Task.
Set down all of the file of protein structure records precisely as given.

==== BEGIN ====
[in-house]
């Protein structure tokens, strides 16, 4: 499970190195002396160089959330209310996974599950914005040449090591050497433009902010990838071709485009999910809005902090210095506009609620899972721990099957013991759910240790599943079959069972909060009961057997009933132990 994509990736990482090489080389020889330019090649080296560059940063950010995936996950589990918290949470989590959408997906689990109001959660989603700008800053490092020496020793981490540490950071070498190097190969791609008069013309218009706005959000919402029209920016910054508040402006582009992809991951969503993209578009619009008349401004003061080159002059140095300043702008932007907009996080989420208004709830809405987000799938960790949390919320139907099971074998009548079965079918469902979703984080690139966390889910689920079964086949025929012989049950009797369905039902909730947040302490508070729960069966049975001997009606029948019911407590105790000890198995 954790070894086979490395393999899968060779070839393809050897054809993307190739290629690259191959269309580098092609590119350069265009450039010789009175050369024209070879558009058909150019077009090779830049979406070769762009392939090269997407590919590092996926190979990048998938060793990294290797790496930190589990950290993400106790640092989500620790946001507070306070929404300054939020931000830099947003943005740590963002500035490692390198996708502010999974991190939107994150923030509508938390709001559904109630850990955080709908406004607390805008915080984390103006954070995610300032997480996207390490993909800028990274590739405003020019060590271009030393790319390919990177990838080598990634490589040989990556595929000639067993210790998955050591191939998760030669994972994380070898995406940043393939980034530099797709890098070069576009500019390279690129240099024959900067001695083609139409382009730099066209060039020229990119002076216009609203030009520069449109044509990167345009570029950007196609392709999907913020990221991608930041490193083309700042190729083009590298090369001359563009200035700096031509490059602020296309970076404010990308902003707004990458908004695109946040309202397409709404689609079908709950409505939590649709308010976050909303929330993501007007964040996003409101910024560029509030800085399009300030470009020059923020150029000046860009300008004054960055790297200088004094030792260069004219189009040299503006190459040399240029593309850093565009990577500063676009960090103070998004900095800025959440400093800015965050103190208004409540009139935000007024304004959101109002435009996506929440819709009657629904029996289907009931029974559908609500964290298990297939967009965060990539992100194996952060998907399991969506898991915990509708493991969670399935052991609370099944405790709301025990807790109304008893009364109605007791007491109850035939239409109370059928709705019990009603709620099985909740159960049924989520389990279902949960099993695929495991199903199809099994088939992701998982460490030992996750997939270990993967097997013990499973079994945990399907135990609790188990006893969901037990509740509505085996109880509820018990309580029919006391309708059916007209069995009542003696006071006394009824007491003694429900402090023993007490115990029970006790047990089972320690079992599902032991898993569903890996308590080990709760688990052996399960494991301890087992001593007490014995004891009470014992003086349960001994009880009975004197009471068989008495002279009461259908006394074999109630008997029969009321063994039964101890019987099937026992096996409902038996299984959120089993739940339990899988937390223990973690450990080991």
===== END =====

[in-house]
């Protein structure tokens, strides 16, 4: 499970190195002396160089959330209310996974599950914005040449090591050497433009902010990838071709485009999910809005902090210095506009609620899972721990099957013991759910240790599943079959069972909060009961057997009933132990 994509990736990482090489080389020889330019090649080296560059940063950010995936996950589990918290949470989590959408997906689990109001959660989603700008800053490092020496020793981490540490950071070498190097190969791609008069013309218009706005959000919402029209920016910054508040402006582009992809991951969503993209578009619009008349401004003061080159002059140095300043702008932007907009996080989420208004709830809405987000799938960790949390919320139907099971074998009548079965079918469902979703984080690139966390889910689920079964086949025929012989049950009797369905039902909730947040302490508070729960069966049975001997009606029948019911407590105790000890198995 954790070894086979490395393999899968060779070839393809050897054809993307190739290629690259191959269309580098092609590119350069265009450039010789009175050369024209070879558009058909150019077009090779830049979406070769762009392939090269997407590919590092996926190979990048998938060793990294290797790496930190589990950290993400106790640092989500620790946001507070306070929404300054939020931000830099947003943005740590963002500035490692390198996708502010999974991190939107994150923030509508938390709001559904109630850990955080709908406004607390805008915080984390103006954070995610300032997480996207390490993909800028990274590739405003020019060590271009030393790319390919990177990838080598990634490589040989990556595929000639067993210790998955050591191939998760030669994972994380070898995406940043393939980034530099797709890098070069576009500019390279690129240099024959900067001695083609139409382009730099066209060039020229990119002076216009609203030009520069449109044509990167345009570029950007196609392709999907913020990221991608930041490193083309700042190729083009590298090369001359563009200035700096031509490059602020296309970076404010990308902003707004990458908004695109946040309202397409709404689609079908709950409505939590649709308010976050909303929330993501007007964040996003409101910024560029509030800085399009300030470009020059923020150029000046860009300008004054960055790297200088004094030792260069004219189009040299503006190459040399240029593309850093565009990577500063676009960090103070998004900095800025959440400093800015965050103190208004409540009139935000007024304004959101109002435009996506929440819709009657629904029996289907009931029974559908609500964290298990297939967009965060990539992100194996952060998907399991969506898991915990509708493991969670399935052991609370099944405790709301025990807790109304008893009364109605007791007491109850035939239409109370059928709705019990009603709620099985909740159960049924989520389990279902949960099993695929495991199903199809099994088939992701998982460490030992996750997939270990993967097997013990499973079994945990399907135990609790188990006893969901037990509740509505085996109880509820018990309580029919006391309708059916007209069995009542003696006071006394009824007491003694429900402090023993007490115990029970006790047990089972320690079992599902032991898993569903890996308590080990709760688990052996399960494991301890087992001593007490014995004891009470014992003086349960001994009880009975004197009471068989008495002279009461259908006394074999109630008997029969009321063994039964101890019987099937026992096996409902038996299984959120089993739940339990899988937390223990973690450990080991």